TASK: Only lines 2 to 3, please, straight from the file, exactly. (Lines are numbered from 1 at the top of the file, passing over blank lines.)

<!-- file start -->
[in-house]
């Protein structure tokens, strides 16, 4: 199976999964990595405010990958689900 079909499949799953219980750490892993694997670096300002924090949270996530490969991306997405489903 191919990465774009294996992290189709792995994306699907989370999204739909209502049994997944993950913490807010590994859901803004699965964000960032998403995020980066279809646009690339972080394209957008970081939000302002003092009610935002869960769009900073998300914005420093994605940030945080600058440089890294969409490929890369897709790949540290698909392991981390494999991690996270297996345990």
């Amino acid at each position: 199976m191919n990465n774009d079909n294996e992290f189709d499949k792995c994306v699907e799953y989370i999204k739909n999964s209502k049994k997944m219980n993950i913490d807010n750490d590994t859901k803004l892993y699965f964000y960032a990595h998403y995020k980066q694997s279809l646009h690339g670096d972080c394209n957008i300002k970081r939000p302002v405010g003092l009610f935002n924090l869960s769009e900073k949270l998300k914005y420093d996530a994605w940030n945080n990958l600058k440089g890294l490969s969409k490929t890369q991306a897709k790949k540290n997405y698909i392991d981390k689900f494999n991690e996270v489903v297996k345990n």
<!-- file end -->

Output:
């Protein structure tokens, strides 16, 4: 199976999964990595405010990958689900 079909499949799953219980750490892993694997670096300002924090949270996530490969991306997405489903 191919990465774009294996992290189709792995994306699907989370999204739909209502049994997944993950913490807010590994859901803004699965964000960032998403995020980066279809646009690339972080394209957008970081939000302002003092009610935002869960769009900073998300914005420093994605940030945080600058440089890294969409490929890369897709790949540290698909392991981390494999991690996270297996345990």
């Amino acid at each position: 199976m191919n990465n774009d079909n294996e992290f189709d499949k792995c994306v699907e799953y989370i999204k739909n999964s209502k049994k997944m219980n993950i913490d807010n750490d590994t859901k803004l892993y699965f964000y960032a990595h998403y995020k980066q694997s279809l646009h690339g670096d972080c394209n957008i300002k970081r939000p302002v405010g003092l009610f935002n924090l869960s769009e900073k949270l998300k914005y420093d996530a994605w940030n945080n990958l600058k440089g890294l490969s969409k490929t890369q991306a897709k790949k540290n997405y698909i392991d981390k689900f494999n991690e996270v489903v297996k345990n």